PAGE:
What is the Credit Union Difference

  • Not-for-profit. Credit unions are not-for-profit financial cooperatives. We exist to serve our members, not to make a profit. Unlike most financial institutions, credit unions do not issue stock or pay dividends to outside stockholders. Instead, earnings are returned to our members in the form of lower loan rates, higher interest on deposits, and lower fees.
  • Ownership. Credit unions are ruled by democracy. Each credit union member has equal ownership in the credit union and can vote for credit union board members-regardless of the amount he or she has on deposit.
  • Volunteer Boards. Each credit union is governed by a board of directors, elected by and from the credit union's membership. Board members may serve voluntarily.
  • Membership Eligibility. By current federal and state statutes, credit unions cannot serve the general public. People qualify for credit union membership through their employer, organizational affiliations like churches or social groups, or, in the case of community-chartered credit unions, by defined a geographic area.
  • Financial Education for Members. Credit unions help members become better-educated financial services consumers. Additionally, credit unions are partnering with the National Endowment for Financial Education, a not-for-profit foundation, to expand financial education among high school students. A national study shows that just ten hours of personal finance education can positively affect students' spending and saving habits for a lifetime.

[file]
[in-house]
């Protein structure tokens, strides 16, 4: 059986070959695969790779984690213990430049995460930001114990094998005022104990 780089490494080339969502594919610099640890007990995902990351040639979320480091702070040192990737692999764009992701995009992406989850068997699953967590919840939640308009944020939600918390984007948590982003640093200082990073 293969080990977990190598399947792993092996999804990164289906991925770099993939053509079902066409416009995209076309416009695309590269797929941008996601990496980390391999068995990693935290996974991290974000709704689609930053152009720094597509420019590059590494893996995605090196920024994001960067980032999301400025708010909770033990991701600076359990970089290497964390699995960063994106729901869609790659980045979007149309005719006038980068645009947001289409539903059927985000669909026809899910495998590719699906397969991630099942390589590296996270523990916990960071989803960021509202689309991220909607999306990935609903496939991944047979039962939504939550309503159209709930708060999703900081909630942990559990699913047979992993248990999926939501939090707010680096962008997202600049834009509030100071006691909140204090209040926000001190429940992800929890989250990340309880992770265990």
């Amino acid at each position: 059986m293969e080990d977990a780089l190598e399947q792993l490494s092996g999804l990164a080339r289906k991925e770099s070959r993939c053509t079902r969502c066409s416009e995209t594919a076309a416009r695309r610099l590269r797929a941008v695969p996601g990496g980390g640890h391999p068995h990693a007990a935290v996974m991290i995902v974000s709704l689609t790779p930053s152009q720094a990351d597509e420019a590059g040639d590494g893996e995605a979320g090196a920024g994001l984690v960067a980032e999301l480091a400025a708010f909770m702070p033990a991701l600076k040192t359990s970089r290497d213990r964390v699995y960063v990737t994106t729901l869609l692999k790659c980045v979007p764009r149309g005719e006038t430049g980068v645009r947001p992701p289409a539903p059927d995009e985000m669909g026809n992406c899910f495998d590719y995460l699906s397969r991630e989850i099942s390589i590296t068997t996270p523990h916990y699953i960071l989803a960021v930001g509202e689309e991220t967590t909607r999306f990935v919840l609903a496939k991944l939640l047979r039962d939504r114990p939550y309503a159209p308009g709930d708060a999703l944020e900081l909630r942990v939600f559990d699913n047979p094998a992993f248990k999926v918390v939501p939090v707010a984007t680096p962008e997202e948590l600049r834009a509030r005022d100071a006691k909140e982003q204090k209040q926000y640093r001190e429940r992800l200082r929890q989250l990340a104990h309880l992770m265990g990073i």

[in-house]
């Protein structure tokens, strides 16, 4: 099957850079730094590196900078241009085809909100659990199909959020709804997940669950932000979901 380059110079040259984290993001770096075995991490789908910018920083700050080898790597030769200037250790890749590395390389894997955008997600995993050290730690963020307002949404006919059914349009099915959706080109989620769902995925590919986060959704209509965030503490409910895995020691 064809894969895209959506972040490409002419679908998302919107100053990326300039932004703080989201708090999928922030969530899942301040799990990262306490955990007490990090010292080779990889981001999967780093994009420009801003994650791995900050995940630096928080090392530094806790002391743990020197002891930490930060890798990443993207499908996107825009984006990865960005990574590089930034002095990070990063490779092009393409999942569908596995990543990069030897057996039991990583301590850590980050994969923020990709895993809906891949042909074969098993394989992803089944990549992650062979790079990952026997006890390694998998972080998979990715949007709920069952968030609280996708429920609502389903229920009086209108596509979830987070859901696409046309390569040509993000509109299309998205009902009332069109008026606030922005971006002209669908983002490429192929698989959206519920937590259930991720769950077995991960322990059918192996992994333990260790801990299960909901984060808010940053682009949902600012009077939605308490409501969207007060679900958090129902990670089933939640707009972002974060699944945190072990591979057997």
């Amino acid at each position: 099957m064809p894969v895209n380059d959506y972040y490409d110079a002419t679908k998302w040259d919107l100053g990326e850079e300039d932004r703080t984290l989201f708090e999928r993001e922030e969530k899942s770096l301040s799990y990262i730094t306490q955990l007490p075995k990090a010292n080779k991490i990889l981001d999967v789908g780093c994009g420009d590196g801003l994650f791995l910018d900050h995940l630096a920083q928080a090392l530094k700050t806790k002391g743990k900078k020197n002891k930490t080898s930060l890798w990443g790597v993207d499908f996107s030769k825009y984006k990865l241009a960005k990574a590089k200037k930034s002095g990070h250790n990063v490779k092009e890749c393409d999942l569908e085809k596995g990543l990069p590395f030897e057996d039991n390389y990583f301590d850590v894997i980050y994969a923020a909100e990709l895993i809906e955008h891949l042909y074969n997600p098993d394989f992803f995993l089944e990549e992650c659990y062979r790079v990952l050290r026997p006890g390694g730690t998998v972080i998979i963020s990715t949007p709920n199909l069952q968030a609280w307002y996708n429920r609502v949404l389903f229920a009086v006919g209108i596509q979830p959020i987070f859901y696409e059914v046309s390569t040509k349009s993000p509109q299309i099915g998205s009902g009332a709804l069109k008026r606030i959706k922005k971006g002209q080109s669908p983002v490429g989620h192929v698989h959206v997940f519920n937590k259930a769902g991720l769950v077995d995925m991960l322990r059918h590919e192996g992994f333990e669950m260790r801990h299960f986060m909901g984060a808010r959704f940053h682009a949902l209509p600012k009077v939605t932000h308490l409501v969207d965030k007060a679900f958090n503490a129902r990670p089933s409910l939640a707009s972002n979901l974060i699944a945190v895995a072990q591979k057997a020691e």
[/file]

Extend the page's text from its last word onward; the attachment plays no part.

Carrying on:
• Social Purpose: People Helping People. Credit unions exist to help people, not make a profit. Our goal is to serve our entire membership well, including those of modest means - every member counts. As a result, our members are fiercely loyal and they know their credit union will be there for them in bad times, as well as good. The same people-first philosophy causes credit unions and our employees to get involved in community charitable activities and worthwhile causes - just ask us.
  • Taxation. Credit unions pay taxes - payroll taxes, sales taxes, and property taxes. In 1937, Congress exempted credit unions from federal income taxes and affirmed the exemption by statute in 1951. In addition, the Credit Union Membership Access Act of 1998 states: "Credit unions, unlike many other participants in the financial services market, are exempt from Federal and most State taxes because credit unions are member-owned, democratically operated, not-for-profit organizations generally managed by volunteer boards of directors and because they have the specified mission of meeting the credit and savings needs of consumers, especially persons of modest means."
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